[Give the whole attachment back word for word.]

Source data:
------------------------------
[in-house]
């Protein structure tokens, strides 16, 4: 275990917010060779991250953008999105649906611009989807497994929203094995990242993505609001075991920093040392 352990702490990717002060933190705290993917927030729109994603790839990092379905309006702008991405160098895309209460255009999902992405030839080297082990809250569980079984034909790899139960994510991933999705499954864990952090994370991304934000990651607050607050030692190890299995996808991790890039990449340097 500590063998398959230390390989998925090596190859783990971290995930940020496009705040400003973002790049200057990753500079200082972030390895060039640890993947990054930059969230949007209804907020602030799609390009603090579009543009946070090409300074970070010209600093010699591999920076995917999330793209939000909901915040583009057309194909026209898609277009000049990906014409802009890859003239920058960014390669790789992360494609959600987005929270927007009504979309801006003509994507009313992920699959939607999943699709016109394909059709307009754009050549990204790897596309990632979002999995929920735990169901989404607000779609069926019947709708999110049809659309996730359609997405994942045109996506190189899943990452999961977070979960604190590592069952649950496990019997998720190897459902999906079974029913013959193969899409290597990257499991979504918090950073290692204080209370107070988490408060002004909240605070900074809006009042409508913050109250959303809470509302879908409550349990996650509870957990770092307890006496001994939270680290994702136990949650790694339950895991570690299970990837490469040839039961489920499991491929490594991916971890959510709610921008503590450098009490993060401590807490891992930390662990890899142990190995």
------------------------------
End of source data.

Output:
[in-house]
């Protein structure tokens, strides 16, 4: 275990917010060779991250953008999105649906611009989807497994929203094995990242993505609001075991920093040392 352990702490990717002060933190705290993917927030729109994603790839990092379905309006702008991405160098895309209460255009999902992405030839080297082990809250569980079984034909790899139960994510991933999705499954864990952090994370991304934000990651607050607050030692190890299995996808991790890039990449340097 500590063998398959230390390989998925090596190859783990971290995930940020496009705040400003973002790049200057990753500079200082972030390895060039640890993947990054930059969230949007209804907020602030799609390009603090579009543009946070090409300074970070010209600093010699591999920076995917999330793209939000909901915040583009057309194909026209898609277009000049990906014409802009890859003239920058960014390669790789992360494609959600987005929270927007009504979309801006003509994507009313992920699959939607999943699709016109394909059709307009754009050549990204790897596309990632979002999995929920735990169901989404607000779609069926019947709708999110049809659309996730359609997405994942045109996506190189899943990452999961977070979960604190590592069952649950496990019997998720190897459902999906079974029913013959193969899409290597990257499991979504918090950073290692204080209370107070988490408060002004909240605070900074809006009042409508913050109250959303809470509302879908409550349990996650509870957990770092307890006496001994939270680290994702136990949650790694339950895991570690299970990837490469040839039961489920499991491929490594991916971890959510709610921008503590450098009490993060401590807490891992930390662990890899142990190995």